And its sad that not one Supreme Court Justice had the courage to even in a concurrence call out the state for putting people in an impossible paradox - where they are "too sane" to avoid punishment as being not guilty by reason of insanity (and my understanding is that Arizona has effectively completely abolished the insanity defense - and ignore for a second that the consequences of an NGRI verdict are often much worse than a guilty verdict and that many NGRI verdicts are entered against defendants who are really incompetent to stand trial) but they are too insane to be able to put up any sort of meaningful defense. For a country who supposedly prides themselves on due process, the treatment of people with serious mental illnesses in the criminal justice system is shameful.
Apparently its much easier just to say these people committed horrible crimes and wash your hands of the matter ignoring that there are going to be thousands of people with serious mental illnesses picked up on minor charges who only receive treatment while in jail due to state budget cut backs whose rights are going to be effected. Many judges are going to seeing the lack of resources to provide treatment going to give jail sentences in these minor cases out of the belief that at least then the people are fairly safe, getting medicated, and receive shelter and food. This already happens all too often as the public mental health system has been destroyed. The urge to punish and fit everyone into a punishment box needs to recognize that many people in the criminal justice system do have serious mental illnesses which need treatment. Making it easier for states to essentially railroad people into criminal sentences because at least they will get treatment in prison and then cutting off their ability to challenge that conviction is not a good response to a serious mental health problem.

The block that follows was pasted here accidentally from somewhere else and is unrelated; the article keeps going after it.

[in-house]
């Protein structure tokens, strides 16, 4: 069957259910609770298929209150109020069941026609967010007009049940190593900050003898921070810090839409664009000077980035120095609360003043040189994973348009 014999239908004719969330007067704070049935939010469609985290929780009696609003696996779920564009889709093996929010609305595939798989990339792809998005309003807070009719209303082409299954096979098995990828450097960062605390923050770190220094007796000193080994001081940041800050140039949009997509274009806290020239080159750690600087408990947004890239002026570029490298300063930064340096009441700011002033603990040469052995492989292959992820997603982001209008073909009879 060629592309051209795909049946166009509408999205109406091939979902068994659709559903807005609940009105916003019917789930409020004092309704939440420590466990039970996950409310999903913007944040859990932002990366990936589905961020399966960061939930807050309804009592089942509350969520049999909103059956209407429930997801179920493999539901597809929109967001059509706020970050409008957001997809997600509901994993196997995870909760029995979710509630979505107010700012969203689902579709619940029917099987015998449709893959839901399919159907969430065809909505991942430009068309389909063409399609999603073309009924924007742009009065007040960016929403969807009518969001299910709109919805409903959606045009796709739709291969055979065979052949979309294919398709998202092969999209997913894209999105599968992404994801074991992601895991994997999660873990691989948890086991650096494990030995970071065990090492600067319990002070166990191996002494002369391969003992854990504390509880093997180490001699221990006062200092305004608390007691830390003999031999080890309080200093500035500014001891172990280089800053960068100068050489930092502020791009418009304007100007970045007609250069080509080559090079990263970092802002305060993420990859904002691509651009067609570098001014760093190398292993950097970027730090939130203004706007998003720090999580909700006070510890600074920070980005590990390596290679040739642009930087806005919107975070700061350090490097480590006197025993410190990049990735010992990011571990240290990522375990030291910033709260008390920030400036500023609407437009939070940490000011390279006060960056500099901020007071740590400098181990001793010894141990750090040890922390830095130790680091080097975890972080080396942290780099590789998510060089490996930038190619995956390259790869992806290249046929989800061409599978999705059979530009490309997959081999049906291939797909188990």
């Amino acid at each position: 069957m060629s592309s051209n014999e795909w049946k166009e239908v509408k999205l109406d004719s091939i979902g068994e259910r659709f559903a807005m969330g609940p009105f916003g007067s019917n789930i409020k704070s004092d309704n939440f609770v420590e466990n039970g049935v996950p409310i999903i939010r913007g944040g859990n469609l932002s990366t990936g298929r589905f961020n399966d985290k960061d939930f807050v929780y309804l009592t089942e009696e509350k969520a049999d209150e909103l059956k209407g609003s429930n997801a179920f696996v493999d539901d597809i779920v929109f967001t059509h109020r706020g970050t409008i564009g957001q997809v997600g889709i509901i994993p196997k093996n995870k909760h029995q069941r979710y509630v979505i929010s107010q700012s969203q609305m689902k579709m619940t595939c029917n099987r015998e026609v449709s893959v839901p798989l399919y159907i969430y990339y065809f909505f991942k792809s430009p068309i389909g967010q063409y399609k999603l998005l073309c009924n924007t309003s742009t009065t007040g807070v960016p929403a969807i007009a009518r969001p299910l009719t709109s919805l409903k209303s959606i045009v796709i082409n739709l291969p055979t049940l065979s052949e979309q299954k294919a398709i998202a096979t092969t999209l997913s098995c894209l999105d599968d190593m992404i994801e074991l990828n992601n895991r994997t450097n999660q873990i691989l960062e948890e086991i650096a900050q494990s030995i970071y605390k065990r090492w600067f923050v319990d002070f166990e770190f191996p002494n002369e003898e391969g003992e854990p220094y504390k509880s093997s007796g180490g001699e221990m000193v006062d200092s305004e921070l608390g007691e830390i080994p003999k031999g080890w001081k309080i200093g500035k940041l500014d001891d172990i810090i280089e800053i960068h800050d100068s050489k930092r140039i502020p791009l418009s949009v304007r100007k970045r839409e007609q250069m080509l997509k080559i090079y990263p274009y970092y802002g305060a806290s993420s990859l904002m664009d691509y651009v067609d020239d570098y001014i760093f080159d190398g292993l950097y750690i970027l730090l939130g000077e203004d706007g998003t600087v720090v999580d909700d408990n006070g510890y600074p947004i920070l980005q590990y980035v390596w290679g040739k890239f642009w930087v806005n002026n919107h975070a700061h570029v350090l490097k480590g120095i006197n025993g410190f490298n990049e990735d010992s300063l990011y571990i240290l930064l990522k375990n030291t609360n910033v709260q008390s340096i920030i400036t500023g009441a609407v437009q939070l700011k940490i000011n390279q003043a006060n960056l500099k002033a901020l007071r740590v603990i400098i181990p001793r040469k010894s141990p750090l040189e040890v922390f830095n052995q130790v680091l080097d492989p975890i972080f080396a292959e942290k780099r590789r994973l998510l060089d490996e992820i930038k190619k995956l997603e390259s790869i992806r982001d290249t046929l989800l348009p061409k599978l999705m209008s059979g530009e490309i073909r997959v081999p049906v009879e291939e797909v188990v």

Posted by: Erika | Jan 9, 2013 10:45:25 AM
Mental incompetence should be an aggravating factor, because the defendant is far more dangerous than other defendants. That defendant should get on an accelerated track to the death penalty, to be rid of extremely dangerous people as soon as possible. Only in the upside down, Twilight Zone world of the pro-criminal lawyer would mental incompetence be shown extra privileges.
Posted by: Supremacy Claus | Jan 10, 2013 11:08:49 PM